Amerifactors Financial Group LLC v. Windstream Supply LLC
ORDER granting in part and denying in part 41 Motion for Summary Judgment and granting in part and denying in part 46 Motion for Summary Judgment. Signed by Judge D. P. Marshall Jr. on 8/29/13. (kpr)
IN THE UNITED STATES DISTRICT COURT
EASTERN DISTRICT OF ARKANSAS
AMERIFACTORS FINANCIAL GROUP LLC
WINDSTREAM SUPPLY LLC
The question at the moment is whether the Oklahoma default judgment
Windstream got against Hal-Tee precludes Amerifactors' s current breach of
contract claim against Windstream.
1. Amerifactors is Hal-Tee's assignee twice removed. Hal-Tee and
Windstream made a contract, agreeing that Hal-Tee would provide network
services on Windstream construction projects. Hal-Tee assigned its rights in
approximately $380,000.00 of receivables from Windstream to Amerifactors' s
predecessor in interest. Then, in connection with a project in Oklahoma, HalTee did not pay some subcontractors. They sued Hal-Tee and Windstream.
After Hal-Tee declined to defend and indemnify, Windstream cross-claimed
against Hal-Tee. No answer or a responding cross-claim was filed by Hal-Tee.
The Oklahoma trial court entered a final judgment by default for Windstream.
The judgment's text is reproduced in the margin.* The judgment adjudicated
Windstream' s cross-claim for set-off based on all amounts it ended up paying
subcontractors. It did not adjudicate Windstream' s more general cross-claim
for breach of contract, which was dismissed without prejudice. Hal-Tee later
The Court, having reviewed the cross claim, summons, return of service
and court file, finds that:
1. Hal-Tee Construction, Inc. ("Hal-Tee") was validly served with the cross
claim and summons on November 4, 2009.
2. Hal-Tee failed to enter an appearance, file an answer or otherwise plead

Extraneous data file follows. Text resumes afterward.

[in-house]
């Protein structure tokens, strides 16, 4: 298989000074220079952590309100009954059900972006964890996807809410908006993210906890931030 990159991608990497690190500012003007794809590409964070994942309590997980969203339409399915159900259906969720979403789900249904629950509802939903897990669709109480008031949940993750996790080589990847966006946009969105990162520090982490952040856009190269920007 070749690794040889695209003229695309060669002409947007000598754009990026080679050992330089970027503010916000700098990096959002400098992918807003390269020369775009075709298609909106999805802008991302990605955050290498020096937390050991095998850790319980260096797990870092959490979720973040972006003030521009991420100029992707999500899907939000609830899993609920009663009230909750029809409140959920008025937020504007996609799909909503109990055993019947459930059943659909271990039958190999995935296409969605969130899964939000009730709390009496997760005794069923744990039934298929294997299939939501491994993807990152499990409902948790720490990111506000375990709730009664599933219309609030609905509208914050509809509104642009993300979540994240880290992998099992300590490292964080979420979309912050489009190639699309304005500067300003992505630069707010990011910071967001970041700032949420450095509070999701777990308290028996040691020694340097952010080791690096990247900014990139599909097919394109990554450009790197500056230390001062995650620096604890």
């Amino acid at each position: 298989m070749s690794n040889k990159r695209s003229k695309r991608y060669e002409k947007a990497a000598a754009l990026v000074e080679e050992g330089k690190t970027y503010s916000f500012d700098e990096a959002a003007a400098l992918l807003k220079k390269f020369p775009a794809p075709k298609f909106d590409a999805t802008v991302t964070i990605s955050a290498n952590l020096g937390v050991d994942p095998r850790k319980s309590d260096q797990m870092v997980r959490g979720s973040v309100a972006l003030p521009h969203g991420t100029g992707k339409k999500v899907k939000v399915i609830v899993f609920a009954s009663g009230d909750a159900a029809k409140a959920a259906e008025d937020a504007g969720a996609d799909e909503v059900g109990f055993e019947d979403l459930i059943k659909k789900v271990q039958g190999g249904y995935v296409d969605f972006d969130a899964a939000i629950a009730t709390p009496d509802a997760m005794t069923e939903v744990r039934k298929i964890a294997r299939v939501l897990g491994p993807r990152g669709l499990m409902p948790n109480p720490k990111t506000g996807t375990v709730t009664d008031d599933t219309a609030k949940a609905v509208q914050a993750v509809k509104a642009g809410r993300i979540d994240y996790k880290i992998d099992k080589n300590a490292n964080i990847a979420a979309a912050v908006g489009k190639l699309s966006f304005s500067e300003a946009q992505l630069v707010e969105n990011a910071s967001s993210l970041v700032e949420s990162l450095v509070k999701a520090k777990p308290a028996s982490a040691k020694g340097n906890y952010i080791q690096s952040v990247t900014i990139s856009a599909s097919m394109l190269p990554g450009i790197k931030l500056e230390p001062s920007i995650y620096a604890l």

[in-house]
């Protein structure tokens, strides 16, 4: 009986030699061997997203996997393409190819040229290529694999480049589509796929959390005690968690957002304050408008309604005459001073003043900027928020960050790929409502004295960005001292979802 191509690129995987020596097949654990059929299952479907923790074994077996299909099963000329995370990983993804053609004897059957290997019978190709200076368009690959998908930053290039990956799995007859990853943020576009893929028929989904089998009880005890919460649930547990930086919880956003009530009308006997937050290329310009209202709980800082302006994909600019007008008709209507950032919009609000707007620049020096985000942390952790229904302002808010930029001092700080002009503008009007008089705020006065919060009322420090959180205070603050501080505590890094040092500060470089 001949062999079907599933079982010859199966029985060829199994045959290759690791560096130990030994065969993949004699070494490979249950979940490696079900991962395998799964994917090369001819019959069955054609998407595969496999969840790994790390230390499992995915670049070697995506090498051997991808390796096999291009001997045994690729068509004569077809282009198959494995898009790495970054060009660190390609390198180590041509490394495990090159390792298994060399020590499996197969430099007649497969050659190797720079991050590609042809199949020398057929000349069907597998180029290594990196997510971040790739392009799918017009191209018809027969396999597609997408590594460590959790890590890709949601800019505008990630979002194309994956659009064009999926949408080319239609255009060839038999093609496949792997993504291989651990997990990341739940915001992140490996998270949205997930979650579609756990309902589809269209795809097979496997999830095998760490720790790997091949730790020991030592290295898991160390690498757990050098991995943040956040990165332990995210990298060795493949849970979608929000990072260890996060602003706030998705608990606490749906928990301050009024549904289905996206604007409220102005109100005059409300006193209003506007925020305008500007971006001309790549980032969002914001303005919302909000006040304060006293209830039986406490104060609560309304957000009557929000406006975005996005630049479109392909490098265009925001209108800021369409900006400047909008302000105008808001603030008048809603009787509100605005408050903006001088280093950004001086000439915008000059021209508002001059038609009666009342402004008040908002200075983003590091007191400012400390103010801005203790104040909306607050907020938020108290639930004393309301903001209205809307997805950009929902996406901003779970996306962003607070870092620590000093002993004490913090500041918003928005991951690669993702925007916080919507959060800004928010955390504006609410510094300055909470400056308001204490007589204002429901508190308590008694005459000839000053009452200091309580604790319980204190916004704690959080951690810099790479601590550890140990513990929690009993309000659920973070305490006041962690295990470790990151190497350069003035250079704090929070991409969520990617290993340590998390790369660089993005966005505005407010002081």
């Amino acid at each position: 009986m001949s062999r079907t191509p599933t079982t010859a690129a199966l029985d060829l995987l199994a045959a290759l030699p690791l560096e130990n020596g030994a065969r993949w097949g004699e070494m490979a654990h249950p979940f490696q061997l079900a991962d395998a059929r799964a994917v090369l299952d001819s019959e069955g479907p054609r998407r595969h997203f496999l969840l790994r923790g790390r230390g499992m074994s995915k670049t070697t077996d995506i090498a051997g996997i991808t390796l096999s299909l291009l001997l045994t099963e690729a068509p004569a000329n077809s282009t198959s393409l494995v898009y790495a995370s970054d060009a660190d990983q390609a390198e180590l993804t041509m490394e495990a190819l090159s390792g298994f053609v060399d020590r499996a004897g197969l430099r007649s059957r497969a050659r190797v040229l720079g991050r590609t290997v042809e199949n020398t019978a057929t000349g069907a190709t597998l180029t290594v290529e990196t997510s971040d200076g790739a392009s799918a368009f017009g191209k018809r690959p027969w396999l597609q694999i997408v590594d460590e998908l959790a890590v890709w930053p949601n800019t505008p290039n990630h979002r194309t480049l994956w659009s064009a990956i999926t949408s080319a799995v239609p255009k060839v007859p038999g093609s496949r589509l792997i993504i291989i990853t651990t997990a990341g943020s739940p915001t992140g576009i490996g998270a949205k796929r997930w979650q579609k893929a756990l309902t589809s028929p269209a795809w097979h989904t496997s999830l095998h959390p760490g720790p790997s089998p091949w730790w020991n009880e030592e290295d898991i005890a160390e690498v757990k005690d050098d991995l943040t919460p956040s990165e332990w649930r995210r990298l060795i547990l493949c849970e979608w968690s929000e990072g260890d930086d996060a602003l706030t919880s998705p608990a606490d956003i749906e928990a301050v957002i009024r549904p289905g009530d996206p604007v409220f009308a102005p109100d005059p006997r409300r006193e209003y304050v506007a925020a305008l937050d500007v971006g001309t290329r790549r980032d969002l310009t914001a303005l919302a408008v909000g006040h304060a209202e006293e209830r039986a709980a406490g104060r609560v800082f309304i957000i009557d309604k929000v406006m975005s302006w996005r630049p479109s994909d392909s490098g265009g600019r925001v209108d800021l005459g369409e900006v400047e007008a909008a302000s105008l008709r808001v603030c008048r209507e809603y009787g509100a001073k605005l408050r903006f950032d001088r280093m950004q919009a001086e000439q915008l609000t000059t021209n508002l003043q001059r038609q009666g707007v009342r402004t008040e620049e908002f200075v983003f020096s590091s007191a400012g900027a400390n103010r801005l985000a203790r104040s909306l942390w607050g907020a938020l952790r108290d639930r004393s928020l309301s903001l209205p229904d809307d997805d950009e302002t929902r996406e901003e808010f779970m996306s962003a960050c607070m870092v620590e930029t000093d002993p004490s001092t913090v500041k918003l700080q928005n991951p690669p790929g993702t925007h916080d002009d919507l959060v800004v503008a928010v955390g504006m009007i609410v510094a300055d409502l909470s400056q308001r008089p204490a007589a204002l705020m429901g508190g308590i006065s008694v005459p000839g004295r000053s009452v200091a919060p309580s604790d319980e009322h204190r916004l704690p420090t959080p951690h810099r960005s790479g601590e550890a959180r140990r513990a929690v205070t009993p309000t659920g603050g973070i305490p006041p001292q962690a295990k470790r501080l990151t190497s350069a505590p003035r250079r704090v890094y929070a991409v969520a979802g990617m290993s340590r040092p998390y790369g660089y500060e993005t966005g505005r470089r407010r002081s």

and its time for doing so has expired.
3. Hal-Tee is in default and has thus admitted the substantive allegations of
the cross claim.
4. By way of this Final Default Judgment, Windstream dismisses without
prejudice the claims set forth against Hal-Tee in Count I of the cross claim.
5. The Court being fully advised finds that the allegations of Windstream
Supply LLC' s ("Windstream") cross claim are deemed true as therein set forth
and that Windstream is entitled to judgment as set forth below.
IT IS THEREFORE ORDERED, ADJUDGED AND DECREED that (a) HalTee is unable or unwilling to pay its subcontractors, (b) Windstream may set off
any amounts paid by Windstream to subcontractors of Hal-Tee from amounts
owed to Hal-Tee by Windstream under the Master Contractor Agreement, and
(c) Windstream may set off any amounts paid by Windstream to subcontractors
of Hal-Tee's use of subcontractors from amounts owed to Hal-Tee under the
Master Contractor Agreement.
IT IS FURTHER ORDERED ADJUDGED AND DECREED that
Windstream have and recover judgment from Hal-Tee for its reasonable attorney
fees incurred herein in the amoun of $2,000 and its reasonable costs incurred
herein in the amount of $297.50.
IT IS FURTHER ORDERED, ADJUDGED AND DECREED that, despite the
fact that other parties and claims remain pending, there is no just reason for
delay and that the Court's entry of Default Judgment on the Cross Claim on
behalf of Windstream and against Hal-Tee is a final judgment.
tried to get the judgment set aside for lack of subject matter jurisdiction. That
effort failed. No one appealed anything. Hal-Tee eventually assigned another
approximately $156,000.00 in Windstream receivables, and all its rights in the
Hal-Tec/Windstream contract, to Amerifactors's predecessor.
2. This case is Amerifactors' s suit against Windstream for breach of the
Hal-Tec/Windstream master contract for network services. Amerifactors
seeks summary judgment on Windstream' s defense that, as a matter of claim
preclusion, the Oklahoma judgment bars Amerifactors' s breach claim.
Windstream, for its part, seeks summary judgment by cross-motion that its
Oklahoma judgment is res judicata- a nuclear preclusion defense in this case.
The parties' helpful statements, and supporting materials (especially the
entire certified record in the Oklahoma case), show that the material facts are
undisputed. Oklahoma law governs the preclusive effect of Windstream' s
Oklahoma judgment against Hal-Tee. Hintz v. ]P Morgan Chase Bank, N.A.,
686 F.3d 505,509 (8th Cir. 2012).
3. The Oklahoma judgment is good as far as it goes but no further. The
Oklahoma courts would give it preclusive effect on the issue actually
litigated- Windstream' s right to set off payments made to subcontractors for
Hal-Tee's benefit, but not on the general breach claim that Amerifactors now
asserts in Hal-Tee's stead.
First, cross-claims are not compulsory, either in Oklahoma or in general.
The governing statute says that they